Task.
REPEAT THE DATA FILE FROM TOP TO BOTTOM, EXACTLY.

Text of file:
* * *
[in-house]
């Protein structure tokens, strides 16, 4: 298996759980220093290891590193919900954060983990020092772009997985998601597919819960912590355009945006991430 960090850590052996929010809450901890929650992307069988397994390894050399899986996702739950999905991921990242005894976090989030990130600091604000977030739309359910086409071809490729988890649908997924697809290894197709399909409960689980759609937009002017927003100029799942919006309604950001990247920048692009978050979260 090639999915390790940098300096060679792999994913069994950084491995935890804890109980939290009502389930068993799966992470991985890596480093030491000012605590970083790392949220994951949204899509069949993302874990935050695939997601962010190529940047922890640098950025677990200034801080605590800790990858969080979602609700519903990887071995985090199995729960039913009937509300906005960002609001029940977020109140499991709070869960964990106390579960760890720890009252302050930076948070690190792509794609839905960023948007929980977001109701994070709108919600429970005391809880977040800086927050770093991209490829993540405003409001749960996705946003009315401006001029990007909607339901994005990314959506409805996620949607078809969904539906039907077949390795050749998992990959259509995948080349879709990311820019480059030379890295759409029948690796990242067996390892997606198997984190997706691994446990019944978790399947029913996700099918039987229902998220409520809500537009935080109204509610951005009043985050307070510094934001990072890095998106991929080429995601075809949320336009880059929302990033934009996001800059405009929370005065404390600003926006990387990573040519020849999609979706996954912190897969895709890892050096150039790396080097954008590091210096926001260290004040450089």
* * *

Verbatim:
[in-house]
């Protein structure tokens, strides 16, 4: 298996759980220093290891590193919900954060983990020092772009997985998601597919819960912590355009945006991430 960090850590052996929010809450901890929650992307069988397994390894050399899986996702739950999905991921990242005894976090989030990130600091604000977030739309359910086409071809490729988890649908997924697809290894197709399909409960689980759609937009002017927003100029799942919006309604950001990247920048692009978050979260 090639999915390790940098300096060679792999994913069994950084491995935890804890109980939290009502389930068993799966992470991985890596480093030491000012605590970083790392949220994951949204899509069949993302874990935050695939997601962010190529940047922890640098950025677990200034801080605590800790990858969080979602609700519903990887071995985090199995729960039913009937509300906005960002609001029940977020109140499991709070869960964990106390579960760890720890009252302050930076948070690190792509794609839905960023948007929980977001109701994070709108919600429970005391809880977040800086927050770093991209490829993540405003409001749960996705946003009315401006001029990007909607339901994005990314959506409805996620949607078809969904539906039907077949390795050749998992990959259509995948080349879709990311820019480059030379890295759409029948690796990242067996390892997606198997984190997706691994446990019944978790399947029913996700099918039987229902998220409520809500537009935080109204509610951005009043985050307070510094934001990072890095998106991929080429995601075809949320336009880059929302990033934009996001800059405009929370005065404390600003926006990387990573040519020849999609979706996954912190897969895709890892050096150039790396080097954008590091210096926001260290004040450089």